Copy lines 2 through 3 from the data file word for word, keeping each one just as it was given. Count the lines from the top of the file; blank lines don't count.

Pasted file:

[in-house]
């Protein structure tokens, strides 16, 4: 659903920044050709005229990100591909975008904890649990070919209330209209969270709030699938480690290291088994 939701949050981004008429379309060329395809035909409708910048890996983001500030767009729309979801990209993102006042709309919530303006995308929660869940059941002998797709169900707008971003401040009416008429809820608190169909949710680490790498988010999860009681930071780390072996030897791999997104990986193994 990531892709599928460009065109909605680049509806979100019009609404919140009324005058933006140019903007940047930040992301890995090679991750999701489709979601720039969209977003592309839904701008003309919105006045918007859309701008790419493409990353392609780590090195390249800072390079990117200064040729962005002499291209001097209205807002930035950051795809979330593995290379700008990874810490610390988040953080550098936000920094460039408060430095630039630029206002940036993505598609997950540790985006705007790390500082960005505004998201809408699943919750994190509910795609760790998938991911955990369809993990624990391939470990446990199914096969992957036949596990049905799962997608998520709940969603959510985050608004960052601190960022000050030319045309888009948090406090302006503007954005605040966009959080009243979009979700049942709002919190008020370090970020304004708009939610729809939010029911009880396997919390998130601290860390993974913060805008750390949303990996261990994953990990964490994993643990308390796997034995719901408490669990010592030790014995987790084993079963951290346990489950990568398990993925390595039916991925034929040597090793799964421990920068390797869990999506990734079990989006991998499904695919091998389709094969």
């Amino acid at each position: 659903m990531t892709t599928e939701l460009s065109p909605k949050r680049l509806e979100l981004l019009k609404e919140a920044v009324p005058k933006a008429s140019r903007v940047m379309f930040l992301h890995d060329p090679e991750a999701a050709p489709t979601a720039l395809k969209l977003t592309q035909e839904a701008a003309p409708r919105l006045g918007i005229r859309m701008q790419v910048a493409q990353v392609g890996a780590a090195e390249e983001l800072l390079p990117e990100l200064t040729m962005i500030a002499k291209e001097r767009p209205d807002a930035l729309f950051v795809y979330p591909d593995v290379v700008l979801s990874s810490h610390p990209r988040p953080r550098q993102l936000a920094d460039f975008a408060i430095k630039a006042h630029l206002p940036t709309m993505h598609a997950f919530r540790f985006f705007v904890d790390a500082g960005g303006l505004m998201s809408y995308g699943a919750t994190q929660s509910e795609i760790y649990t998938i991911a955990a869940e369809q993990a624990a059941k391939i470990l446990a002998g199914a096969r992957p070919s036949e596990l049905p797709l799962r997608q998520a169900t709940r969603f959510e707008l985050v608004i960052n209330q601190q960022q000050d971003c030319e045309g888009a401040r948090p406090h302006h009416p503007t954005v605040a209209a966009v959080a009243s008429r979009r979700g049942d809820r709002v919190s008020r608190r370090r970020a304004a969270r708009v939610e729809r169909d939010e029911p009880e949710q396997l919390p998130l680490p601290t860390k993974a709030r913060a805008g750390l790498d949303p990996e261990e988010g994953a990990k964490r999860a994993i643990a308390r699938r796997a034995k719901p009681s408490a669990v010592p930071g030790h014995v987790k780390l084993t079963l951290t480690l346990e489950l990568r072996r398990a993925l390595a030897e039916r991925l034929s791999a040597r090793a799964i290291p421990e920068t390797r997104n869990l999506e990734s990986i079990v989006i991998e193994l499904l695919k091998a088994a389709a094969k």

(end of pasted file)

């Protein structure tokens, strides 16, 4: 659903920044050709005229990100591909975008904890649990070919209330209209969270709030699938480690290291088994 939701949050981004008429379309060329395809035909409708910048890996983001500030767009729309979801990209993102006042709309919530303006995308929660869940059941002998797709169900707008971003401040009416008429809820608190169909949710680490790498988010999860009681930071780390072996030897791999997104990986193994 990531892709599928460009065109909605680049509806979100019009609404919140009324005058933006140019903007940047930040992301890995090679991750999701489709979601720039969209977003592309839904701008003309919105006045918007859309701008790419493409990353392609780590090195390249800072390079990117200064040729962005002499291209001097209205807002930035950051795809979330593995290379700008990874810490610390988040953080550098936000920094460039408060430095630039630029206002940036993505598609997950540790985006705007790390500082960005505004998201809408699943919750994190509910795609760790998938991911955990369809993990624990391939470990446990199914096969992957036949596990049905799962997608998520709940969603959510985050608004960052601190960022000050030319045309888009948090406090302006503007954005605040966009959080009243979009979700049942709002919190008020370090970020304004708009939610729809939010029911009880396997919390998130601290860390993974913060805008750390949303990996261990994953990990964490994993643990308390796997034995719901408490669990010592030790014995987790084993079963951290346990489950990568398990993925390595039916991925034929040597090793799964421990920068390797869990999506990734079990989006991998499904695919091998389709094969």
């Amino acid at each position: 659903m990531t892709t599928e939701l460009s065109p909605k949050r680049l509806e979100l981004l019009k609404e919140a920044v009324p005058k933006a008429s140019r903007v940047m379309f930040l992301h890995d060329p090679e991750a999701a050709p489709t979601a720039l395809k969209l977003t592309q035909e839904a701008a003309p409708r919105l006045g918007i005229r859309m701008q790419v910048a493409q990353v392609g890996a780590a090195e390249e983001l800072l390079p990117e990100l200064t040729m962005i500030a002499k291209e001097r767009p209205d807002a930035l729309f950051v795809y979330p591909d593995v290379v700008l979801s990874s810490h610390p990209r988040p953080r550098q993102l936000a920094d460039f975008a408060i430095k630039a006042h630029l206002p940036t709309m993505h598609a997950f919530r540790f985006f705007v904890d790390a500082g960005g303006l505004m998201s809408y995308g699943a919750t994190q929660s509910e795609i760790y649990t998938i991911a955990a869940e369809q993990a624990a059941k391939i470990l446990a002998g199914a096969r992957p070919s036949e596990l049905p797709l799962r997608q998520a169900t709940r969603f959510e707008l985050v608004i960052n209330q601190q960022q000050d971003c030319e045309g888009a401040r948090p406090h302006h009416p503007t954005v605040a209209a966009v959080a009243s008429r979009r979700g049942d809820r709002v919190s008020r608190r370090r970020a304004a969270r708009v939610e729809r169909d939010e029911p009880e949710q396997l919390p998130l680490p601290t860390k993974a709030r913060a805008g750390l790498d949303p990996e261990e988010g994953a990990k964490r999860a994993i643990a308390r699938r796997a034995k719901p009681s408490a669990v010592p930071g030790h014995v987790k780390l084993t079963l951290t480690l346990e489950l990568r072996r398990a993925l390595a030897e039916r991925l034929s791999a040597r090793a799964i290291p421990e920068t390797r997104n869990l999506e990734s990986i079990v989006i991998e193994l499904l695919k091998a088994a389709a094969k």